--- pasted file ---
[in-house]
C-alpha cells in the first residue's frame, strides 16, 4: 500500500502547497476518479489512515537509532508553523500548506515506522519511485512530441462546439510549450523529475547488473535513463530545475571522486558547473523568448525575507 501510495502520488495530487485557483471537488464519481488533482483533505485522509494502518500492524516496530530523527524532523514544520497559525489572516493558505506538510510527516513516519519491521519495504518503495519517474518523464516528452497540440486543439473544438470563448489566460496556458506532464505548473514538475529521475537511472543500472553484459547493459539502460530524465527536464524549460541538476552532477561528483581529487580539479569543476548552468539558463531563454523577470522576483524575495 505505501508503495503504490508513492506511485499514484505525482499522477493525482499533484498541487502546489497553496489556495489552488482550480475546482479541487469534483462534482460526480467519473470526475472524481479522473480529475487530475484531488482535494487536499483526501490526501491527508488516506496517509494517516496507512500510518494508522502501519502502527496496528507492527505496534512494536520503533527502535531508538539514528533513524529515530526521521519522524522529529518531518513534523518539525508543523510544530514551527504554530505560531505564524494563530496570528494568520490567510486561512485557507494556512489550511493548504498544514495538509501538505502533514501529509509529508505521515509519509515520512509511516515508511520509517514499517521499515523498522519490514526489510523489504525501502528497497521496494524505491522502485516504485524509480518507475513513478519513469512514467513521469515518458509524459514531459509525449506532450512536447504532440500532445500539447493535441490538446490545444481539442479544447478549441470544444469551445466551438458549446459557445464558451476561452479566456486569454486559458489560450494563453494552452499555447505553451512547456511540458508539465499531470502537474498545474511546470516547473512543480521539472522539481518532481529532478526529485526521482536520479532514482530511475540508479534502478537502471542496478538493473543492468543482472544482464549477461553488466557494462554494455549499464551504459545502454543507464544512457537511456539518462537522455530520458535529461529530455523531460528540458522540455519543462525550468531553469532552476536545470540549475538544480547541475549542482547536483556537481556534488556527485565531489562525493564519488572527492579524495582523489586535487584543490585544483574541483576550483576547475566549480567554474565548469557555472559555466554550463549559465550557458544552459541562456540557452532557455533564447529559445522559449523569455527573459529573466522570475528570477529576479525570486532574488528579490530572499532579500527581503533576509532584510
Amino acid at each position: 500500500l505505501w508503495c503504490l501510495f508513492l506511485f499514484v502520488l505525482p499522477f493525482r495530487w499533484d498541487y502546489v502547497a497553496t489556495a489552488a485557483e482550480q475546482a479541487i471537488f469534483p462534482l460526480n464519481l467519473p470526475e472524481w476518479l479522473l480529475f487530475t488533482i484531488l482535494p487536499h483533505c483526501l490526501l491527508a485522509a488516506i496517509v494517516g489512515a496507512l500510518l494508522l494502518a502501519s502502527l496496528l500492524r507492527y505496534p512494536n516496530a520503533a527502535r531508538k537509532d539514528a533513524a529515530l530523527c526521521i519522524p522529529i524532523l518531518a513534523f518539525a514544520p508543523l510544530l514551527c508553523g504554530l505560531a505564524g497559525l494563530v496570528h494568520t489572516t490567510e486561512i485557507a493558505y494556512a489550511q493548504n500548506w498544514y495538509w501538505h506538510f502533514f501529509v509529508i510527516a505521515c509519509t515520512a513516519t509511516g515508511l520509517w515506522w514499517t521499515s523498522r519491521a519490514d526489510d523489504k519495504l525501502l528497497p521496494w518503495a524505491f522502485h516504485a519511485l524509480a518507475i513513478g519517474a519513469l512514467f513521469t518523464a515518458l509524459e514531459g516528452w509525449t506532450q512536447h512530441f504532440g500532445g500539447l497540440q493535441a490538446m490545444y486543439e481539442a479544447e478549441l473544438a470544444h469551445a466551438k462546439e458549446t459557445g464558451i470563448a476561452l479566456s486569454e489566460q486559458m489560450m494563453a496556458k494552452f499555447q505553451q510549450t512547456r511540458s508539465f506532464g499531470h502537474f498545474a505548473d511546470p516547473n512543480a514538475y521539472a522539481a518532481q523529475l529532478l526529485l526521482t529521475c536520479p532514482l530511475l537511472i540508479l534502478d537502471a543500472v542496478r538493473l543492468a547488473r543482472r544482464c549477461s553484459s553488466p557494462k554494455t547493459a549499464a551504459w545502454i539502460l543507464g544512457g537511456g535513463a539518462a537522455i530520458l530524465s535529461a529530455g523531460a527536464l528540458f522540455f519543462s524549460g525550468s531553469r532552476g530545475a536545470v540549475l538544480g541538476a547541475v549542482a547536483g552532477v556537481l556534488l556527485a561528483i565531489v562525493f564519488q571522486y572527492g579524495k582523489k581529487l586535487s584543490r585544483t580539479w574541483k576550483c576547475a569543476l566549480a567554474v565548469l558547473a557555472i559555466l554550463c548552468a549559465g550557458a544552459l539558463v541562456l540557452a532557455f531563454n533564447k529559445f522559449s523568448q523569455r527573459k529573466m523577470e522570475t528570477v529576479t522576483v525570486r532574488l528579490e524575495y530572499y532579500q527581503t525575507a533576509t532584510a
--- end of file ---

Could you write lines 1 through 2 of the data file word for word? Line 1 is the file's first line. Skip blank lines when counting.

[in-house]
C-alpha cells in the first residue's frame, strides 16, 4: 500500500502547497476518479489512515537509532508553523500548506515506522519511485512530441462546439510549450523529475547488473535513463530545475571522486558547473523568448525575507 501510495502520488495530487485557483471537488464519481488533482483533505485522509494502518500492524516496530530523527524532523514544520497559525489572516493558505506538510510527516513516519519491521519495504518503495519517474518523464516528452497540440486543439473544438470563448489566460496556458506532464505548473514538475529521475537511472543500472553484459547493459539502460530524465527536464524549460541538476552532477561528483581529487580539479569543476548552468539558463531563454523577470522576483524575495 505505501508503495503504490508513492506511485499514484505525482499522477493525482499533484498541487502546489497553496489556495489552488482550480475546482479541487469534483462534482460526480467519473470526475472524481479522473480529475487530475484531488482535494487536499483526501490526501491527508488516506496517509494517516496507512500510518494508522502501519502502527496496528507492527505496534512494536520503533527502535531508538539514528533513524529515530526521521519522524522529529518531518513534523518539525508543523510544530514551527504554530505560531505564524494563530496570528494568520490567510486561512485557507494556512489550511493548504498544514495538509501538505502533514501529509509529508505521515509519509515520512509511516515508511520509517514499517521499515523498522519490514526489510523489504525501502528497497521496494524505491522502485516504485524509480518507475513513478519513469512514467513521469515518458509524459514531459509525449506532450512536447504532440500532445500539447493535441490538446490545444481539442479544447478549441470544444469551445466551438458549446459557445464558451476561452479566456486569454486559458489560450494563453494552452499555447505553451512547456511540458508539465499531470502537474498545474511546470516547473512543480521539472522539481518532481529532478526529485526521482536520479532514482530511475540508479534502478537502471542496478538493473543492468543482472544482464549477461553488466557494462554494455549499464551504459545502454543507464544512457537511456539518462537522455530520458535529461529530455523531460528540458522540455519543462525550468531553469532552476536545470540549475538544480547541475549542482547536483556537481556534488556527485565531489562525493564519488572527492579524495582523489586535487584543490585544483574541483576550483576547475566549480567554474565548469557555472559555466554550463549559465550557458544552459541562456540557452532557455533564447529559445522559449523569455527573459529573466522570475528570477529576479525570486532574488528579490530572499532579500527581503533576509532584510